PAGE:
L & G Studio’s sculptural salt and pepper Cylinder Shakers are outstanding. Formally and functionally, they are a streamlined, sleek and glistening beacon to what they essentially stand to represent, the adding of a nuance to a situation; the culinary situation. Seattle-based Ladies & Gentlemen Studio is founded by Dylan Davis and Jean Lee and explores playful explorations in materiality where they blend their resourceful curiosity with the desire to find unexpected pairings. Available in Brass, Copper and Aluminum, these stealth pieces are 1.25” diameter and 3.25” tall. Since L & G Studio’s inception in 2010, their curated collection is one to watch. These pieces, being no exception. Their ever-evolving set of ideas and experiments collected from their everyday discoveries, explorations and surroundings should inspire and excite. Photography courtesy of L & G Studio.


Yield is an independent design house that crafts and manufactures a range of bags, jewellery, and household accessories. Established in 2012 by Rachel Gant and Andrew Deming, the Saint Augustine based designers create timeless pieces that blend beauty, sustainability and ethical production — a refreshing ‘no compromise’ approach. Now you may already be familiar with Yield’s work, having been previously featured highlighting their sculptural Geo Stand Set. Today however, this sublime ceramic French Press takes centre stage. The heavy walled ceramic press pot, available in cream and grey, is a functional and beautiful addition to your kitchen table. The matte ceramic body maintains a consistent temperature throughout the simple brewing process. It’s just about timing, measuring and of course, quality beans. One of its finest features for me is the stylish copper pull. Such an elegant touch to the design. Photography courtesy of Yield.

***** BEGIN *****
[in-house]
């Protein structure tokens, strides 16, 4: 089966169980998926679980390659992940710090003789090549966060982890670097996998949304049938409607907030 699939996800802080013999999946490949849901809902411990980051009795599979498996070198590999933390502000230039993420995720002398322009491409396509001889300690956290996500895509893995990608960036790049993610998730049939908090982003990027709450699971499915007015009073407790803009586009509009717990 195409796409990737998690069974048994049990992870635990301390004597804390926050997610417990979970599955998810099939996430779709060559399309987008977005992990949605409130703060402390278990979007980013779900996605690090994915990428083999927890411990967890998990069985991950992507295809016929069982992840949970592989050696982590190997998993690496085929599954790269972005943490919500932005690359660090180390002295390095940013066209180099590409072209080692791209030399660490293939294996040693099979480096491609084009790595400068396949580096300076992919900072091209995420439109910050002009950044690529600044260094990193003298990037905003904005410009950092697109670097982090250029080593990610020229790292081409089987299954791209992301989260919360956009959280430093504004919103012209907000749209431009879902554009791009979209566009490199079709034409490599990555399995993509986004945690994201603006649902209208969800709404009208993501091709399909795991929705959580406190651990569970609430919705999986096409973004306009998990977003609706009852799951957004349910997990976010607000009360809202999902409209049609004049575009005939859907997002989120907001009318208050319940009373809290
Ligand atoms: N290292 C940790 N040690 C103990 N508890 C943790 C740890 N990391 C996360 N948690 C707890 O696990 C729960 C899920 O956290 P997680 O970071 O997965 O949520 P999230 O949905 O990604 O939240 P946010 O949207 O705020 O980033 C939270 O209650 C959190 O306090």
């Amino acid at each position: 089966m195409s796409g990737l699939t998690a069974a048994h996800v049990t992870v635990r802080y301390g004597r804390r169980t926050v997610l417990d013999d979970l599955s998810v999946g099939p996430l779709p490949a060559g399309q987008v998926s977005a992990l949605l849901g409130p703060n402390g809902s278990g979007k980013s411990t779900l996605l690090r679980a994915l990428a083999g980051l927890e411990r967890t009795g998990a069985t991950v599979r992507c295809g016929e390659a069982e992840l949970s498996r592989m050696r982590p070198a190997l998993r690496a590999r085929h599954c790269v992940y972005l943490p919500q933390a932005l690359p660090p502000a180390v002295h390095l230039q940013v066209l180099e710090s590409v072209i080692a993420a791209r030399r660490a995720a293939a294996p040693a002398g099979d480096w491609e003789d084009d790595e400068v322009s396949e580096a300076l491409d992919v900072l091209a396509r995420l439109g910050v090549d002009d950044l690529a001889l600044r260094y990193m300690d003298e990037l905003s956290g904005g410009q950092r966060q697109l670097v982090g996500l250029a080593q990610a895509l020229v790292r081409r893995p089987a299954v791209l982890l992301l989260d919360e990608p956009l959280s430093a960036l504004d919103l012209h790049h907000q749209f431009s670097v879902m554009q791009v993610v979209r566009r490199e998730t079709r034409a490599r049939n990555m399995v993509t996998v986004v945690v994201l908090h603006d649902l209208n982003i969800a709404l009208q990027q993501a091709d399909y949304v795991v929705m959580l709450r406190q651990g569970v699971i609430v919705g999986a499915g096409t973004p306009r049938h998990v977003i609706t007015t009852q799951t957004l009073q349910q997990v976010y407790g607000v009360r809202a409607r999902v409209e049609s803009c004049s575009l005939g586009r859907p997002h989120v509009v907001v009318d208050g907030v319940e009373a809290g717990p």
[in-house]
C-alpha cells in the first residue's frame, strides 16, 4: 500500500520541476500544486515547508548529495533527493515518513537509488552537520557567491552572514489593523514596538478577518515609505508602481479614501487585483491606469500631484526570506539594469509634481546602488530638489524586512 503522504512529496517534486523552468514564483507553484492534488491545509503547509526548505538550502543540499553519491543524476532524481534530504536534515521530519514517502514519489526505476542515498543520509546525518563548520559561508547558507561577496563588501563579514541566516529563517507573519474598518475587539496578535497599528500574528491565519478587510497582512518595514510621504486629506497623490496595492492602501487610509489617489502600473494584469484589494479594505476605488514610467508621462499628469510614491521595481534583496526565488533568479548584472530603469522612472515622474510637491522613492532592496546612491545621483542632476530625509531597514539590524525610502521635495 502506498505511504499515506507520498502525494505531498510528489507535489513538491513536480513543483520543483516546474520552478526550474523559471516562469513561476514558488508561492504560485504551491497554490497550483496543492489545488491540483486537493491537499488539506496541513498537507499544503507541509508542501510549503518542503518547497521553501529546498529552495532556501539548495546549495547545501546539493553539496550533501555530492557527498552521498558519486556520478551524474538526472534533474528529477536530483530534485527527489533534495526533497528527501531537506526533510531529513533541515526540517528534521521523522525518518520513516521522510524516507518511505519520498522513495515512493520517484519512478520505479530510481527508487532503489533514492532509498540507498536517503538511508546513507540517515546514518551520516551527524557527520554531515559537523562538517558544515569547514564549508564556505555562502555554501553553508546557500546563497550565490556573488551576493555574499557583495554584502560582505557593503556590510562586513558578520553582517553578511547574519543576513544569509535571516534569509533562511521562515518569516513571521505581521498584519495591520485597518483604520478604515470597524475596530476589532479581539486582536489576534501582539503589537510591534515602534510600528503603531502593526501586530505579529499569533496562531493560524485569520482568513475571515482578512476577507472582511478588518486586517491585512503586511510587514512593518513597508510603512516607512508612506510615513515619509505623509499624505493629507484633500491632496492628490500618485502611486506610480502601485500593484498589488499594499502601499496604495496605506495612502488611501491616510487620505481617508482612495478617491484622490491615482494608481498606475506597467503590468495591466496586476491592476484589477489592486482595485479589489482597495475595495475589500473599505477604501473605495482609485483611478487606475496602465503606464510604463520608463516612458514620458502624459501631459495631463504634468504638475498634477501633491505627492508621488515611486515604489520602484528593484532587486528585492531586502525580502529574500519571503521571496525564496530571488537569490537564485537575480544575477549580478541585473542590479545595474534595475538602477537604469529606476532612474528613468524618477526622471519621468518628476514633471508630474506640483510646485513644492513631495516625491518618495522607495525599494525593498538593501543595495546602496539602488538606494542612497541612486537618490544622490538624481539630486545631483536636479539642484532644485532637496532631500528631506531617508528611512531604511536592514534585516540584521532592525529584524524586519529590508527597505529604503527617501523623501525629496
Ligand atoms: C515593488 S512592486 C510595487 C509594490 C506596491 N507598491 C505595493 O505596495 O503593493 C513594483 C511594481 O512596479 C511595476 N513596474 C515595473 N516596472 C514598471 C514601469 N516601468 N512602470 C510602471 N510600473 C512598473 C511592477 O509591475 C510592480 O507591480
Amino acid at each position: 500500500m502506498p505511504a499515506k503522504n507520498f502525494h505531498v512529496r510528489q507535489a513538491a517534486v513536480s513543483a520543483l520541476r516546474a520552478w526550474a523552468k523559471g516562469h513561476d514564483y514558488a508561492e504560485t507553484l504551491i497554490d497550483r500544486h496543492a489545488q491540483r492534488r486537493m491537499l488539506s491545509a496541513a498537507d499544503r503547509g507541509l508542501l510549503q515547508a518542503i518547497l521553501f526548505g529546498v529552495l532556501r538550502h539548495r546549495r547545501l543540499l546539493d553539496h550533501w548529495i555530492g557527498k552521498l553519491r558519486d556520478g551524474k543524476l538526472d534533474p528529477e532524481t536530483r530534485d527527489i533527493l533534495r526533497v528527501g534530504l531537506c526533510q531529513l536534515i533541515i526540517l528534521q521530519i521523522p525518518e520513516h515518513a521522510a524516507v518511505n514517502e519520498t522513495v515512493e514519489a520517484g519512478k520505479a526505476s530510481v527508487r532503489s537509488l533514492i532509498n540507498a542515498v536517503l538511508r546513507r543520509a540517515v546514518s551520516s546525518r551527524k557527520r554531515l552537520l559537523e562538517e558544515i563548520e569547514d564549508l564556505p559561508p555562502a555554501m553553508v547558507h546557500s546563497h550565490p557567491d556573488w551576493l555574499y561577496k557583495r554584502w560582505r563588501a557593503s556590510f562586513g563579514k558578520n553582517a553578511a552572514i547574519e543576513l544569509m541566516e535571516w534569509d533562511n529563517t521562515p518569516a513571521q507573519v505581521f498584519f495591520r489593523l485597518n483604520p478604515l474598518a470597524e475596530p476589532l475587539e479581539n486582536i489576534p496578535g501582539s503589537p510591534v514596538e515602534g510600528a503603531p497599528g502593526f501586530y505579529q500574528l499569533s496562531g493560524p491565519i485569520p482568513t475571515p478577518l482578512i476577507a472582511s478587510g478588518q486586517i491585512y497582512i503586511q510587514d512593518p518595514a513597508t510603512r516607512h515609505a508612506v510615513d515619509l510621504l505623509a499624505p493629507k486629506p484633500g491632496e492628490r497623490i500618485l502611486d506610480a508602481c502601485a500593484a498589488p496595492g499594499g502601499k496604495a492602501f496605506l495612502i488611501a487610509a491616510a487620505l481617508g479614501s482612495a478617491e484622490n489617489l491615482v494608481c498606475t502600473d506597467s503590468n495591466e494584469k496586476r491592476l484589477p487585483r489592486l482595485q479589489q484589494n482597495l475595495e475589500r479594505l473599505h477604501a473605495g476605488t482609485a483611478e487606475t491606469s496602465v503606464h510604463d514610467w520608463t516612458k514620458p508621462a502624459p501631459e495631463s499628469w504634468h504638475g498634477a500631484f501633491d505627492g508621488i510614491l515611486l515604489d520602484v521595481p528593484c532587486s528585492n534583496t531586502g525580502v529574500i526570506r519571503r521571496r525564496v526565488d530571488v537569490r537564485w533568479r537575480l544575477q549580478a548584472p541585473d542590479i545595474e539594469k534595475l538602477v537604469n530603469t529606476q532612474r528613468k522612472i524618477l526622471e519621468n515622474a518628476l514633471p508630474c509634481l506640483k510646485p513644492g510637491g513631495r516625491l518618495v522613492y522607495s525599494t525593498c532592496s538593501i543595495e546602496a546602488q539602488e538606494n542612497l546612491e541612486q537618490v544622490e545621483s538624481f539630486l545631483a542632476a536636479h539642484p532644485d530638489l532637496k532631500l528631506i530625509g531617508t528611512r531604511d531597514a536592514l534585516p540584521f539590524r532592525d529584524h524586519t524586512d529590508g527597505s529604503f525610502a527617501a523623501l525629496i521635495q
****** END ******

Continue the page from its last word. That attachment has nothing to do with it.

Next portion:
With a penchant for honest, aesthetic, clean and tactile design, Tokyo based designer Kazushige Miyake is no stranger to Minimalissimo, and towards the end of last year designed an air purifier for Japanese company Muji. Featuring a dual counter fan and 360°dust collection and deodorizing filter, this air purifier quickly removes matter suspended in the air. The outer casing of the product has a cylindrical shape in line with that of the filter. Air is drawn in from around the air purifier and clean air is emitted from the top of the device. Less junk in the air means more oxygen to breathe. The smart cylindrical design, not dissimilar to Apple’s Mac Pro, is sleek, simple and discreet, shying away from the typical bulky and unnatractive purifier appliances. Lovely work. Photography courtesy of Muji and Goichi Kondo.